Tuesday, 3 June 2014

Not another 'Beautiful Sunset'

Last week I judged a photographic exhibition with two other much younger judges. The first thing I asked the exhibition organisers to do was to remove the photographers' names and entry numbers while we had coffee.  I didn't want to see the entrants' names or for the other judges to do the same. Who the entrant is should have absolutely nothing to do with the judging process. Let's start off doing things right.

The next thing I asked the organisers to give each of the judges the entry and judging criteria. We all agreed on the entry conditions and what we were looking for in the entries. How many judges storm into an exhibition and start allocating scores willy nilly without first checking the criteria - even at camera club level.
Goa, India - professional dancer Merome at coffee

As we started judging, one of the young judges asked that we be able to see the titles for the images. Once again, I argued against this. 'Are we judging the photograph or some cleverness in penmanship and writing?' We are judging photographs - let's make the process valid and above all, ethical.

If its not apparent that an image titled 'Red Rose' is a red rose there is something radically wrong with the image. I've lost count of the the number of entries I've judged labelled 'A Beautiful Sunset', where the sunset was about as beautiful as a house brick and as boring as bat shit.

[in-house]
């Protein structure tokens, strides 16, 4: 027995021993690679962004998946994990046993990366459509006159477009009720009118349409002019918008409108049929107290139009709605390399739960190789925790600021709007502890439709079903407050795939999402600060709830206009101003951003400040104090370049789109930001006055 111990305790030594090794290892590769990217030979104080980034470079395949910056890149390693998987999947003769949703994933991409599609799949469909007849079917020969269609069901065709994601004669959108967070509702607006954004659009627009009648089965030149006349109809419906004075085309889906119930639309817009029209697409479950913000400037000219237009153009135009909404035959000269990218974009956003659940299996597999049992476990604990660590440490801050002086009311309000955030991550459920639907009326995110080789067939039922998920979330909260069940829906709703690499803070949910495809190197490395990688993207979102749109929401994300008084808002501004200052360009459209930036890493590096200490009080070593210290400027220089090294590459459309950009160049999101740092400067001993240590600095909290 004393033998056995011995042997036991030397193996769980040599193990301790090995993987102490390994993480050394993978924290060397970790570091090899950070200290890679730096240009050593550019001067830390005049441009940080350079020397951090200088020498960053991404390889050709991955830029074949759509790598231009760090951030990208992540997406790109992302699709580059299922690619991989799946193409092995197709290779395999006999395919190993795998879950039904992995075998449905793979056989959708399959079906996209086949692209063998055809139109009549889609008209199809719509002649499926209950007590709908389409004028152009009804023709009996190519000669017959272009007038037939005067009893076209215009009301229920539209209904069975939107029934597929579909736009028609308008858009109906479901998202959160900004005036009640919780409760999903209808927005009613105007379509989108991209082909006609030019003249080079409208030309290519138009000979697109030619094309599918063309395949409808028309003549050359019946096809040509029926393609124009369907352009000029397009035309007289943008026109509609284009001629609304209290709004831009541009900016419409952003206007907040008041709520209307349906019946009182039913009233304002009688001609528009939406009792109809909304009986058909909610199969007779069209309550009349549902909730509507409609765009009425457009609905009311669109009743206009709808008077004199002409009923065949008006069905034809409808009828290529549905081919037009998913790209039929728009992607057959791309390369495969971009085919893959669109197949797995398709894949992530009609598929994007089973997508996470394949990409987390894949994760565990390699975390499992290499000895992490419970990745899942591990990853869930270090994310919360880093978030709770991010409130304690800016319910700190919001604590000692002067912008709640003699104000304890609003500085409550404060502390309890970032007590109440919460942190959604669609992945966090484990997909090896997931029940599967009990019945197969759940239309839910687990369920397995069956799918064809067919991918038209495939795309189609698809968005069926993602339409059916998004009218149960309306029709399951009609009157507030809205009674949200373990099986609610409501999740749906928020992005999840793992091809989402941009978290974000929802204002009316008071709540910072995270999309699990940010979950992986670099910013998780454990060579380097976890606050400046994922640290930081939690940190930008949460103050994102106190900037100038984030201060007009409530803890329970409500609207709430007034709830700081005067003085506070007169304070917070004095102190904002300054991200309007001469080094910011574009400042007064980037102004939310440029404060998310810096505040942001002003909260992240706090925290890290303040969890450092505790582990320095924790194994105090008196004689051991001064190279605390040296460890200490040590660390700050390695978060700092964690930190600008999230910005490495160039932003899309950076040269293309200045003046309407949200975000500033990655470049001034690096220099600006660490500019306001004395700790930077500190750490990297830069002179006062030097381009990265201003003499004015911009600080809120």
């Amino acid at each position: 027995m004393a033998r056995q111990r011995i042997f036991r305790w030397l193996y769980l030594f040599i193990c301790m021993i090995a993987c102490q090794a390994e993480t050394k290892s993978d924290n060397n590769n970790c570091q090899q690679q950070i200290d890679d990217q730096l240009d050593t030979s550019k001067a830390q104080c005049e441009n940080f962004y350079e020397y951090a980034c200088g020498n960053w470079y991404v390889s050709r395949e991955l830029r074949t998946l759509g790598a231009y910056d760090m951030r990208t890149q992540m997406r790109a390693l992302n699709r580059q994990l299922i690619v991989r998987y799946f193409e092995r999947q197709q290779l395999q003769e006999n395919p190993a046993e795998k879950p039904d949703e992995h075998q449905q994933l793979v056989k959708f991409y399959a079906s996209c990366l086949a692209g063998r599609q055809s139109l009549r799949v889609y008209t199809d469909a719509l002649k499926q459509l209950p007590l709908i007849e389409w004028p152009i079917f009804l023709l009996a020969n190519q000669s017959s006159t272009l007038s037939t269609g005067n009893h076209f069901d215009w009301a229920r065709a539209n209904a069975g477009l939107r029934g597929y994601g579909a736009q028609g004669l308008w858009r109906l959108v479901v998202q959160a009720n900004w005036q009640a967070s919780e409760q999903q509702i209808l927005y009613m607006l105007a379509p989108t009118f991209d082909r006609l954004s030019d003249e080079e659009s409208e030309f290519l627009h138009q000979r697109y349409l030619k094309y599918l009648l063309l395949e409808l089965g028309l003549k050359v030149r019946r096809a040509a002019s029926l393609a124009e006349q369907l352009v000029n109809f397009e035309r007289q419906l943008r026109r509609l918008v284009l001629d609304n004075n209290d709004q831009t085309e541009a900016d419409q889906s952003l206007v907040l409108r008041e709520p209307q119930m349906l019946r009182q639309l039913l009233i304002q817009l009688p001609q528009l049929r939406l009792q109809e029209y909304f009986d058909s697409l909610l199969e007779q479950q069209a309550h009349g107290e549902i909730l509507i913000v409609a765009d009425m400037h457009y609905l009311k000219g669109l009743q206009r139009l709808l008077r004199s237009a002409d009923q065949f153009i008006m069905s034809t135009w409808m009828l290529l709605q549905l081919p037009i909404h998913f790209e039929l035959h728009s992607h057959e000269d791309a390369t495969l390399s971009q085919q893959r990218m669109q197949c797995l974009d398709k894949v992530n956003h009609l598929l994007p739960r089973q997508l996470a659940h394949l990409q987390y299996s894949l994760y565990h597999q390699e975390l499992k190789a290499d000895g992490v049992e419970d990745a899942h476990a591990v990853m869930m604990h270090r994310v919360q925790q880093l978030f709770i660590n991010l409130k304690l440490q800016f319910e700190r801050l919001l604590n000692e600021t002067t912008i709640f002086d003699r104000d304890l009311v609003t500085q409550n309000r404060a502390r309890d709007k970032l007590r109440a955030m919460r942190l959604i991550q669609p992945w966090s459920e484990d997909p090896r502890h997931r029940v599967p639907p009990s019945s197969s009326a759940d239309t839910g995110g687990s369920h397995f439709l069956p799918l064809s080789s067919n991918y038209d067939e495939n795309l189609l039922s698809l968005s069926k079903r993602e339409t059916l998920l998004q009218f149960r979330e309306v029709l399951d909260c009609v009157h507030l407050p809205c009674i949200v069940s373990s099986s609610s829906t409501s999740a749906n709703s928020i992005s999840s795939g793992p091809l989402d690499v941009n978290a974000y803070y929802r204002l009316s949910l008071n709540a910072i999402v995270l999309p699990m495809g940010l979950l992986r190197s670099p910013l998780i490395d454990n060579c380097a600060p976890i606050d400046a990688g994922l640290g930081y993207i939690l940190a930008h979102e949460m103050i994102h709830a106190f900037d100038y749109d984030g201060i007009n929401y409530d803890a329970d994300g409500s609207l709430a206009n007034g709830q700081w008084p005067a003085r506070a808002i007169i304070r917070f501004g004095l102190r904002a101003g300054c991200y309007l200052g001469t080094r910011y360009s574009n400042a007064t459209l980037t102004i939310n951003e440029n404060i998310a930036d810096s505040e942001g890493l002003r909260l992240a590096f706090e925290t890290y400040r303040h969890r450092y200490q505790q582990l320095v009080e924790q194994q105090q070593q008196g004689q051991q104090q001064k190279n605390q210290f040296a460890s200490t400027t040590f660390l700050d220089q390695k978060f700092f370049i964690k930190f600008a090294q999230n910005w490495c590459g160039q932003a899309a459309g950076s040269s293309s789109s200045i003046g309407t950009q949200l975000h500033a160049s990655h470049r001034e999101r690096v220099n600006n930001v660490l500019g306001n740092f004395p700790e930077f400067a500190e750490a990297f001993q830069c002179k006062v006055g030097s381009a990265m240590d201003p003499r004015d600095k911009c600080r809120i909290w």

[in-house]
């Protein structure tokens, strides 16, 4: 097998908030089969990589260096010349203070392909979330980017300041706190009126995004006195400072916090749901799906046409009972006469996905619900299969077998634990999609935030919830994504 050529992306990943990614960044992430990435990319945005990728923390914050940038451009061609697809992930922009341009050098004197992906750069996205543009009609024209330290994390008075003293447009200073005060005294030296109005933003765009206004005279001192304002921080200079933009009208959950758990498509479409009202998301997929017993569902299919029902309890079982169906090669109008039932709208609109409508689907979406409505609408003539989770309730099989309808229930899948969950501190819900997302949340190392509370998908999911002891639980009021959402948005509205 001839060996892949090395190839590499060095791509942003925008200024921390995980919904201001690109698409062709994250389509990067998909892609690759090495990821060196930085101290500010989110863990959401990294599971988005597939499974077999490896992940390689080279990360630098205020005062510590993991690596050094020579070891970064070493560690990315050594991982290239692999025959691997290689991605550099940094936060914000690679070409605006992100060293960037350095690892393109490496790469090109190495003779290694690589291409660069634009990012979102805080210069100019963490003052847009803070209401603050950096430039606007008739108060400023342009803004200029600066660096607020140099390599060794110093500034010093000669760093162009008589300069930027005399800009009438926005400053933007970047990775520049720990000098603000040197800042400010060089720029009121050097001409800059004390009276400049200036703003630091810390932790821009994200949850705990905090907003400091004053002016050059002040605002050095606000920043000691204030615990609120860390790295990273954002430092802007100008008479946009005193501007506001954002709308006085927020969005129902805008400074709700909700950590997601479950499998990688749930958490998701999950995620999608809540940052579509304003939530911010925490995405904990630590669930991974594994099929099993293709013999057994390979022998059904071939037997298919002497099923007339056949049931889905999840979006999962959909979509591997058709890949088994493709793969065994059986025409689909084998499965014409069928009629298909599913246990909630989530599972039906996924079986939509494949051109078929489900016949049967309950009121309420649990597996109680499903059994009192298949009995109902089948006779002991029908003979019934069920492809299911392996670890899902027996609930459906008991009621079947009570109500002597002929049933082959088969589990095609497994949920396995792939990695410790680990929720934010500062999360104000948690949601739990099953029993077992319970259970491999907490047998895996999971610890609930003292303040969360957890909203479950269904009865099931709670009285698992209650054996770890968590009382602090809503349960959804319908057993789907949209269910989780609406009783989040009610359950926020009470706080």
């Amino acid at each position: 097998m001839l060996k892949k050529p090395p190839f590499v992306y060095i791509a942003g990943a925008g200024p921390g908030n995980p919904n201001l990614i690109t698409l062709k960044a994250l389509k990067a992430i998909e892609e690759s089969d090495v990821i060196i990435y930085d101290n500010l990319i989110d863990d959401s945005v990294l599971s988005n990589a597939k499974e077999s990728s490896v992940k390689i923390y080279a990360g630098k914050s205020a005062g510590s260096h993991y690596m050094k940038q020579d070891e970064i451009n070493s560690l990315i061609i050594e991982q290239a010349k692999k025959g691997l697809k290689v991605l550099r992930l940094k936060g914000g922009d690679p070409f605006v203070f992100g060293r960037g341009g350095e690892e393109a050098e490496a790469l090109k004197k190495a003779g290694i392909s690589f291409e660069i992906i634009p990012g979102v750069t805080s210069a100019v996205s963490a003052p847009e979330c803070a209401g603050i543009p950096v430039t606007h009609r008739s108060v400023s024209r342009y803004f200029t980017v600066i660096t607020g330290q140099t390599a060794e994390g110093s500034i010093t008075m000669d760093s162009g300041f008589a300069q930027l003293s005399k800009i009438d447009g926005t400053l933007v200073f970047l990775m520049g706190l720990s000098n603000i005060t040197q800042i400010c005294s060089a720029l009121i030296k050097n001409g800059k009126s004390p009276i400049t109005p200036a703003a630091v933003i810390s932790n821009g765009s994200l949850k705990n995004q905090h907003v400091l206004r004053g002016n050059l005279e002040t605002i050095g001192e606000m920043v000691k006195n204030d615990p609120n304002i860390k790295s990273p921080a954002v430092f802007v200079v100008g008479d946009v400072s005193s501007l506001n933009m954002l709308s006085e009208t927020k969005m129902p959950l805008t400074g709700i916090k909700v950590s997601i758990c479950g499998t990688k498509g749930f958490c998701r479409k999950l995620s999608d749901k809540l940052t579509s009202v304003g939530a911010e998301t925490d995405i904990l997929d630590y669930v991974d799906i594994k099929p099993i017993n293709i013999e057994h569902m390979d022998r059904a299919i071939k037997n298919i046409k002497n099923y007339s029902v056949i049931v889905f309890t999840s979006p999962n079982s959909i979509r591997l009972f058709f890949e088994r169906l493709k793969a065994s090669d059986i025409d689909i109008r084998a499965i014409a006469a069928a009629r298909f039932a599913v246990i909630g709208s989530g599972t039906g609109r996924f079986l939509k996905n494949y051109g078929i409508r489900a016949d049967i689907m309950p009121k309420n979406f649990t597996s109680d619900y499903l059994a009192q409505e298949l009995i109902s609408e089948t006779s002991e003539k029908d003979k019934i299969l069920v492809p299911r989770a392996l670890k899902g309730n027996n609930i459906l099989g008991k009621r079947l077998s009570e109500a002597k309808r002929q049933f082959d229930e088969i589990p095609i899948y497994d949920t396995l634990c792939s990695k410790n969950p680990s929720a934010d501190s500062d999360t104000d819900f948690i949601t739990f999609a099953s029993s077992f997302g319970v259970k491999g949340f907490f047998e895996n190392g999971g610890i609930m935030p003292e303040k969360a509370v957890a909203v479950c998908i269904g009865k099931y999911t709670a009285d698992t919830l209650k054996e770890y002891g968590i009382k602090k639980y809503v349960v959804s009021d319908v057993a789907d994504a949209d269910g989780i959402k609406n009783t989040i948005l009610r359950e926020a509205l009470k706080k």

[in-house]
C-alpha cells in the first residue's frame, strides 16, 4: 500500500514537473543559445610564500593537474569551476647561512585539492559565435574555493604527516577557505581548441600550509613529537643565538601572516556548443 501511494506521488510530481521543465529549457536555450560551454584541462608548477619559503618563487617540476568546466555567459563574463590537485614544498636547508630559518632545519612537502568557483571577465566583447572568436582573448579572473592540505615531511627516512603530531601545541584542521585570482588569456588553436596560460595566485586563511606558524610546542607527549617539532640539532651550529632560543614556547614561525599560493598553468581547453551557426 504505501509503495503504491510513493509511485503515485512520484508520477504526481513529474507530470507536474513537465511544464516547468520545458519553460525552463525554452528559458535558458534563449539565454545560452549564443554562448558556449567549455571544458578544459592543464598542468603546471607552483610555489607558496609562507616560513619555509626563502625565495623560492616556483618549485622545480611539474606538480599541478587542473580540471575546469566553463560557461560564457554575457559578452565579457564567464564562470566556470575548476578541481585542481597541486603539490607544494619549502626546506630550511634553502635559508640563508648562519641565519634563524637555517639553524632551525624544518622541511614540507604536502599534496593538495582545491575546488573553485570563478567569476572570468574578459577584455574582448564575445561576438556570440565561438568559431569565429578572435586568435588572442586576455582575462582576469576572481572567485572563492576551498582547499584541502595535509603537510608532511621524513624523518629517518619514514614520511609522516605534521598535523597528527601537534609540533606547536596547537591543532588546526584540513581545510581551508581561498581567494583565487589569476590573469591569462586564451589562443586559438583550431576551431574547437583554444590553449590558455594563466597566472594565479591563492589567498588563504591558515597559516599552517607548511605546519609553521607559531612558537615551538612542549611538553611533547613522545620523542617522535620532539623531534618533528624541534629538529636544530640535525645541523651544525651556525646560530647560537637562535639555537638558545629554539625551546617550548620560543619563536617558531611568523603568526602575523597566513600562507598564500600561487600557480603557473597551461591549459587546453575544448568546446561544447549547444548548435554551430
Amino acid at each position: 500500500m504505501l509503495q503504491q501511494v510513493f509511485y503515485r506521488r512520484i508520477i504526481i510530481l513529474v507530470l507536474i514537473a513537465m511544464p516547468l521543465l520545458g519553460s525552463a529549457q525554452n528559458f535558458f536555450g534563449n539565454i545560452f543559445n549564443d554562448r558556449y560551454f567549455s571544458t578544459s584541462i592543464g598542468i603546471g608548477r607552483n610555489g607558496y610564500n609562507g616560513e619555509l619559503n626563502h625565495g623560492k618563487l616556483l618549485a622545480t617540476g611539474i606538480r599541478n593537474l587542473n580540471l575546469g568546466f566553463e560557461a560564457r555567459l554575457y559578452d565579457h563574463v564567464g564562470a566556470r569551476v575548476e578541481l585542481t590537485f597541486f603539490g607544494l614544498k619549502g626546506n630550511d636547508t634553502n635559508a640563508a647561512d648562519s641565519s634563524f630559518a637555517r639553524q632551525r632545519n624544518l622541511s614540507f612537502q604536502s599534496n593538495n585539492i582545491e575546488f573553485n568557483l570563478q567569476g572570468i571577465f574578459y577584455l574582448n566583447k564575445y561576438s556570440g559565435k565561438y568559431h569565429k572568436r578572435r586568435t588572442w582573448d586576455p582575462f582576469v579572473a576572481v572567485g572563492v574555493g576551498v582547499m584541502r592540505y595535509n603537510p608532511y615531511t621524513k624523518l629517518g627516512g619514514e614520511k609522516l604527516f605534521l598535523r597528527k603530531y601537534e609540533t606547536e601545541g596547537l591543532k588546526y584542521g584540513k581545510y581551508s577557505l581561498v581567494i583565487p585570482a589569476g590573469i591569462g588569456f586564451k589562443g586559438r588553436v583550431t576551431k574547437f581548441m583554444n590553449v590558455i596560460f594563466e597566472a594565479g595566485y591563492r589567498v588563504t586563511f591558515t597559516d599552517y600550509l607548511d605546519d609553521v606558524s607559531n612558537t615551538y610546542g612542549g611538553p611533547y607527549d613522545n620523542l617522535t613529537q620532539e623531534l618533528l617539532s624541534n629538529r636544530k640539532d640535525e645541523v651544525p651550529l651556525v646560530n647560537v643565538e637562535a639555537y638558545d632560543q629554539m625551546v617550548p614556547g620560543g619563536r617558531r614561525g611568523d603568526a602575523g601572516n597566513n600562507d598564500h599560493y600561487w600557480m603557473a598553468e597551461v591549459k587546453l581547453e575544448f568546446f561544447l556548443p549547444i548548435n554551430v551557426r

Sandakan, Malaysian Borneo - shops open 2pm
Actually, I love to read the story behind the image. But only after I have judged the image. It is after all a photography competition not a  writing competition. The image should stand on its own. If you are required to title or caption an image the information should be additional to the visual information not something that is apparent. 'A Beautiful Sunset' could be retitled 'Cable Beach, Broome, August 2012'.


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